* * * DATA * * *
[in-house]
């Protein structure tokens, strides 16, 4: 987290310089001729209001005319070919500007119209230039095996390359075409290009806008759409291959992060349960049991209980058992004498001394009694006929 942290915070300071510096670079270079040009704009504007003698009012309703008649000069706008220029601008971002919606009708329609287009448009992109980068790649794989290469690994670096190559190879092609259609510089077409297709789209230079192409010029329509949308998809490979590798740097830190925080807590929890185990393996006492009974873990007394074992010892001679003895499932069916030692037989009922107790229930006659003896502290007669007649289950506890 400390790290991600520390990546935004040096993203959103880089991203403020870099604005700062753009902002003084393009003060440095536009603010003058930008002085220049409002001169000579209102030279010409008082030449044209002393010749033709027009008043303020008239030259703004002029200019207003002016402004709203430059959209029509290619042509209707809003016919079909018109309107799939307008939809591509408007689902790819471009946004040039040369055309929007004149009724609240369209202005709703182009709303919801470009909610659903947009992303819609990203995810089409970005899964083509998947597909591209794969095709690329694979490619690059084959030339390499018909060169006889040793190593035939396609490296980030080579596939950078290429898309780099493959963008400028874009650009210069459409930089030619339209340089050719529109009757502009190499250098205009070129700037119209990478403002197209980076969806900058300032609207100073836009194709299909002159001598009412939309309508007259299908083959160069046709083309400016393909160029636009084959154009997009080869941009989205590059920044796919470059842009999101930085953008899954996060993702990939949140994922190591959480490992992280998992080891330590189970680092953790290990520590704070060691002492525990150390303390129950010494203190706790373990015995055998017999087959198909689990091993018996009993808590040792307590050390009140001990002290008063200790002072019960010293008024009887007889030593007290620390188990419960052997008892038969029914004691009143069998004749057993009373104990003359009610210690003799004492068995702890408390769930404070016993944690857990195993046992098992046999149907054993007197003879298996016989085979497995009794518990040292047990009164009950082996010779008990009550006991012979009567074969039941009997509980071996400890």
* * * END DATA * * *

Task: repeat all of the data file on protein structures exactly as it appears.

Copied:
[in-house]
């Protein structure tokens, strides 16, 4: 987290310089001729209001005319070919500007119209230039095996390359075409290009806008759409291959992060349960049991209980058992004498001394009694006929 942290915070300071510096670079270079040009704009504007003698009012309703008649000069706008220029601008971002919606009708329609287009448009992109980068790649794989290469690994670096190559190879092609259609510089077409297709789209230079192409010029329509949308998809490979590798740097830190925080807590929890185990393996006492009974873990007394074992010892001679003895499932069916030692037989009922107790229930006659003896502290007669007649289950506890 400390790290991600520390990546935004040096993203959103880089991203403020870099604005700062753009902002003084393009003060440095536009603010003058930008002085220049409002001169000579209102030279010409008082030449044209002393010749033709027009008043303020008239030259703004002029200019207003002016402004709203430059959209029509290619042509209707809003016919079909018109309107799939307008939809591509408007689902790819471009946004040039040369055309929007004149009724609240369209202005709703182009709303919801470009909610659903947009992303819609990203995810089409970005899964083509998947597909591209794969095709690329694979490619690059084959030339390499018909060169006889040793190593035939396609490296980030080579596939950078290429898309780099493959963008400028874009650009210069459409930089030619339209340089050719529109009757502009190499250098205009070129700037119209990478403002197209980076969806900058300032609207100073836009194709299909002159001598009412939309309508007259299908083959160069046709083309400016393909160029636009084959154009997009080869941009989205590059920044796919470059842009999101930085953008899954996060993702990939949140994922190591959480490992992280998992080891330590189970680092953790290990520590704070060691002492525990150390303390129950010494203190706790373990015995055998017999087959198909689990091993018996009993808590040792307590050390009140001990002290008063200790002072019960010293008024009887007889030593007290620390188990419960052997008892038969029914004691009143069998004749057993009373104990003359009610210690003799004492068995702890408390769930404070016993944690857990195993046992098992046999149907054993007197003879298996016989085979497995009794518990040292047990009164009950082996010779008990009550006991012979009567074969039941009997509980071996400890």